But hey, the kid started it when he began describing how he embraced the cut fastball, the pitch that defined Rivera’s 19-year career.
“I throw from such a high arm slot, and these balls have such smaller laces than college balls, they’ll just move on their own,” Stripling said earlier this month at the Dodgers’ winter development camp.
“If I just switch the ball a little bit in my fingers” — he turned the ball 30 degrees from a two-seam fastball grip — “it would cut on its own. I struggled to not cut the ball. I wanted to throw the ball where I wanted. They were like, ‘Maybe you should go with it.’ Then you hear the story that Mariano Rivera learned his cutter that way — not that I’m trying to compare myself to Mariano Rivera — but similar fashion. It was natural, then I just tried to fine-tune.”
Stripling posted a 2.78 earned-run average following his promotion to Double-A Chattanooga. Even more impressive was Stripling’s 4.37 strikeout-to-walk ratio in 94 Double-A innings. Continuing the theme of unfair comparisons, not even Clayton Kershaw‘s K:BB ratio was that high at Double-A.
The 25-year-old’s talent is still raw. He still isn’t on the Dodgers’ 40-man roster, though a roster spot is rarely given to second-year professionals in the off-season since there is no risk of losing them through the Rule 5 draft. Stripling never called his own pitches, and never watched video of his performance, before 2013. He’s also got a four-pitch repertoire that he’s still mastering; he added the cutter last year to a fastball, changeup and curveball that served him well in college.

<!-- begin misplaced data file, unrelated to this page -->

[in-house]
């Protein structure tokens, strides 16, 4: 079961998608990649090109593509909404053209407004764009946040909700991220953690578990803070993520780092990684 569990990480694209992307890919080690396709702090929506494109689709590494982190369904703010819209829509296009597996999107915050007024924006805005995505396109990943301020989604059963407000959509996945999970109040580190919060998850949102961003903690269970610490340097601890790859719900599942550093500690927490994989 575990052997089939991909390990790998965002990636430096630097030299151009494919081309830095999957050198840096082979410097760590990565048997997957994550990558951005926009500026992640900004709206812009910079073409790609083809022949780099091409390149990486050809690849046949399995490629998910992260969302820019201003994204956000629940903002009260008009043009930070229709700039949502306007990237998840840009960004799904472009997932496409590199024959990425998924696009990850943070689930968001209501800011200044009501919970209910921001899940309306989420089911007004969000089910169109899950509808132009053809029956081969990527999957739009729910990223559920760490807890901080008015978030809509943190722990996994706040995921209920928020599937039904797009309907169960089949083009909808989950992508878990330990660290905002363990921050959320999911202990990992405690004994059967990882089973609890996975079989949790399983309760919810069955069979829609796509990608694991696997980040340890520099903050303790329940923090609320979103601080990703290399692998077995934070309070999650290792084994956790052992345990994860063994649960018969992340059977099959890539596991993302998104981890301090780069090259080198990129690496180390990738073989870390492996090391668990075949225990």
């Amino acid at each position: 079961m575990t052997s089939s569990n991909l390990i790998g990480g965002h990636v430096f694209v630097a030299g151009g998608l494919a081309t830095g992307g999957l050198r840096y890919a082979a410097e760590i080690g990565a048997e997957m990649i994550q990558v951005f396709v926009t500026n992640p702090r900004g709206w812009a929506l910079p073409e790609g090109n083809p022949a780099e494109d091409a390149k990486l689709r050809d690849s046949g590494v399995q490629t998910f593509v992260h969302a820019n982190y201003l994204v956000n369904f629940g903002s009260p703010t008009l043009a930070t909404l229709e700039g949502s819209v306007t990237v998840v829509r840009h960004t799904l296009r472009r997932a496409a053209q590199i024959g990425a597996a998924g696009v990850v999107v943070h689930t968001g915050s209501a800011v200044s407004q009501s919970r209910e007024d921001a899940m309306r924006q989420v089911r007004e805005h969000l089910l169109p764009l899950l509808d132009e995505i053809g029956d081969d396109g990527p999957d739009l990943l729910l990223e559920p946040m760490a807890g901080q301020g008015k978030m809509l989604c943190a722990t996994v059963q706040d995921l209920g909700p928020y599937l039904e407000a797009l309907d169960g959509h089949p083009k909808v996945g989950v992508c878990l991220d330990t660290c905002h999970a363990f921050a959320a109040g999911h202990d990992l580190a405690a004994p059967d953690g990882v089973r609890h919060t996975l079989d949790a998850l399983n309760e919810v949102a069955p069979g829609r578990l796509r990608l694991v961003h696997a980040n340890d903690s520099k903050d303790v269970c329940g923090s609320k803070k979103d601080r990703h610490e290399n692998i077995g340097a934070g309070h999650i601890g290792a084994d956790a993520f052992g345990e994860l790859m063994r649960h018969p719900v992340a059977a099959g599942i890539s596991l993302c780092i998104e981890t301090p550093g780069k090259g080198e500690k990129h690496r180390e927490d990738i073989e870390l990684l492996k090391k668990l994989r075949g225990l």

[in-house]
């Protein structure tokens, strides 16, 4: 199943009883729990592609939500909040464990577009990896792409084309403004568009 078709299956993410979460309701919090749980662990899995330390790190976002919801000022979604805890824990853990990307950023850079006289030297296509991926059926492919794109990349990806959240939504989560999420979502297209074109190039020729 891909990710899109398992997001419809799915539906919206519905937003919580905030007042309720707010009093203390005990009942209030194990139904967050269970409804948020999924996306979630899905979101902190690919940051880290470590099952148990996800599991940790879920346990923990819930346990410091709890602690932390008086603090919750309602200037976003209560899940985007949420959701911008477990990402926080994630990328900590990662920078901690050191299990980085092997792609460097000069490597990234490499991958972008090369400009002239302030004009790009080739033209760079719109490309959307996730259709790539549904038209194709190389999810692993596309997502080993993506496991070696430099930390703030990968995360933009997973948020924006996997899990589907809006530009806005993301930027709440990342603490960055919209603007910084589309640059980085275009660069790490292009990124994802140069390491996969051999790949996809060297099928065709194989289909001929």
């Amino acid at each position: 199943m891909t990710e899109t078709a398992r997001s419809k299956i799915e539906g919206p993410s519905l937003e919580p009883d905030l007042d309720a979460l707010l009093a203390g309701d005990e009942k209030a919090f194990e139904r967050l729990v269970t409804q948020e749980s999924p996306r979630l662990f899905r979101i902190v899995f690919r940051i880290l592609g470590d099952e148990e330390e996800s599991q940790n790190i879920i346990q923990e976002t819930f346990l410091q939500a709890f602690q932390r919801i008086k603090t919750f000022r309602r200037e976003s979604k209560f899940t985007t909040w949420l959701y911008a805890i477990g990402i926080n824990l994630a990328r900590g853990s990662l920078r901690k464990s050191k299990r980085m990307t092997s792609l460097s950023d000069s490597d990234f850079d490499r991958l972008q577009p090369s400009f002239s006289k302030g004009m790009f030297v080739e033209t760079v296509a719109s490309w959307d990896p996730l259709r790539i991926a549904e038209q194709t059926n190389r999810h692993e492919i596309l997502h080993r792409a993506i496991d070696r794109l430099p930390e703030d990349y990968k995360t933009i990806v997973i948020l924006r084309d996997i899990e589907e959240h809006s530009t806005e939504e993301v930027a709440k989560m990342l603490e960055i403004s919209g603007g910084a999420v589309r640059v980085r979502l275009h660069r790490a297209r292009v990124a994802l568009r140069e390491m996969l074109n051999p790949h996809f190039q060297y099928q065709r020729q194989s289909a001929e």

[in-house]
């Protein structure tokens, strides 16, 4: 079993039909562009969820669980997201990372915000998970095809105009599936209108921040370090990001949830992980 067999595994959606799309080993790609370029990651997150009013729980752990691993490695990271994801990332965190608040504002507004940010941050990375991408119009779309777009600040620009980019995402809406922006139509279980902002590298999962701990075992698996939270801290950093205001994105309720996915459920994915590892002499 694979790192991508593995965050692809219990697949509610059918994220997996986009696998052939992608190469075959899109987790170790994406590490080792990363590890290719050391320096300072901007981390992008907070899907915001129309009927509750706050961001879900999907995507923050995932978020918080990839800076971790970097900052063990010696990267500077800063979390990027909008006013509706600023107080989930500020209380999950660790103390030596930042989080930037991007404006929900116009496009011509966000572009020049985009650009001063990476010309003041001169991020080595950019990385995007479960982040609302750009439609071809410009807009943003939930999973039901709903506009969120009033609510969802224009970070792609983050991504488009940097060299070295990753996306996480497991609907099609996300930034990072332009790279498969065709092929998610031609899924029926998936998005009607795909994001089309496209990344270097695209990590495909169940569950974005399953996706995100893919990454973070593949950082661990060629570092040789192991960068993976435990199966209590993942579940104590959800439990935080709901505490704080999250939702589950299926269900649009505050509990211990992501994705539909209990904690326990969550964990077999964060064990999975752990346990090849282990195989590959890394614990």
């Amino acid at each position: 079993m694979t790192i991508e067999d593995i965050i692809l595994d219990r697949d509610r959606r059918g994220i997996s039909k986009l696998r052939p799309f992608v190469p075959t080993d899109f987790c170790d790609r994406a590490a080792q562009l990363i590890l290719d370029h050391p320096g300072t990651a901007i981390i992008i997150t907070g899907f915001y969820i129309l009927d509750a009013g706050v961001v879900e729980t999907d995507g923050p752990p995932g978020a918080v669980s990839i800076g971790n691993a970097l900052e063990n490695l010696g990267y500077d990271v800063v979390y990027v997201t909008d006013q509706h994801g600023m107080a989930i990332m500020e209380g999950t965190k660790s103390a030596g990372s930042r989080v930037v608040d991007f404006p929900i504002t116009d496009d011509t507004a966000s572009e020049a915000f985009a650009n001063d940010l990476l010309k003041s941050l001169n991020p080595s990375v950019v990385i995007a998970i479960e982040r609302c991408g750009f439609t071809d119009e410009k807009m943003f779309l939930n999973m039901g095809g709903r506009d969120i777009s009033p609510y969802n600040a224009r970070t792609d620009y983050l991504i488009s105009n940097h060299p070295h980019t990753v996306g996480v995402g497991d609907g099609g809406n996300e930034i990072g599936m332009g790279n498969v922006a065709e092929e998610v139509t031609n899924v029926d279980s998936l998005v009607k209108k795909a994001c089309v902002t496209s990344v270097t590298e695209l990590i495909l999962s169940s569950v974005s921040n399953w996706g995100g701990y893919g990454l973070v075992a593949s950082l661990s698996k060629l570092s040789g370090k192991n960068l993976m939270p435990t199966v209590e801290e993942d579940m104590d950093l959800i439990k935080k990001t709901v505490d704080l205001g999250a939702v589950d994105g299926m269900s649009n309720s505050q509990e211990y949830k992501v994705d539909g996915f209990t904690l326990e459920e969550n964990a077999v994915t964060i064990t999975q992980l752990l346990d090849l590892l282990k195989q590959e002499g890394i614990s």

Stripling was a fifth-round draft pick by the Dodgers out of Texas A&M in 2012. In college, Stripling was teammates with Michael Wacha, the St. Louis Cardinals pitcher who was named MVP of the National League Championship Series after beating the Dodgers twice in the Cardinals’ six-game series victory.
Like Stripling, Wacha had all his pitches called for him from the dugout in college. That didn’t stop him from reaching the majors after only 26 minor-league appearances.
“His fastball is so strong, so demanding, that he can just throw that when he wants,” Stripling said of Wacha. “His changeup is kind of the same way,” Stripling said.
Much of the inertia pushing the Dodgers toward signing Masahiro Tanaka is money. That is to say: They have the money, so why not make a run? A lesser factor, not to be discounted, is the fact that Stephen Fife and Matt Magill were starting games by the end of April.
If the Dodgers don’t land Tanaka, it means that Stripling — along with Fife, Magill, Zach Lee and maybe swingman Seth Rosin — all move up the organizational depth chart. And we might get to see that cutter sooner rather than later.
• ESPN offered this summary of each team’s pitch to Tanaka: “The Yankees and Dodgers offered tradition, the promise of well-funded, winning teams in the world’s largest media markets. The Cubs made the case that Tanaka could be pivotal in the organization’s history, leading a young team that is being built to consistently contend in years to come. The Diamondbacks argued that theirs is a family in which Tanaka will feel comfortable. Other teams have been involved, as well.”
• There’s a Dodgers flavor to the latest induction class to the Southern California Jewish Sports Hall of Fame.
• Dave Stewart, Matt Kemp‘s agent, set a target date of April 1 for the outfielder to be playing games. That won’t be in time for Australia. Stewart told me at one point this winter that Chad Billingsley — another client — thought he might be able to pitch in April. Now he’s saying May.
• What do 21,000 Pacific Islanders and Clayton Kershaw have in common? FanGraphs.com investigates.
• If Masahiro Tanaka doesn’t like this mix, I don’t think we’ll be able to get along: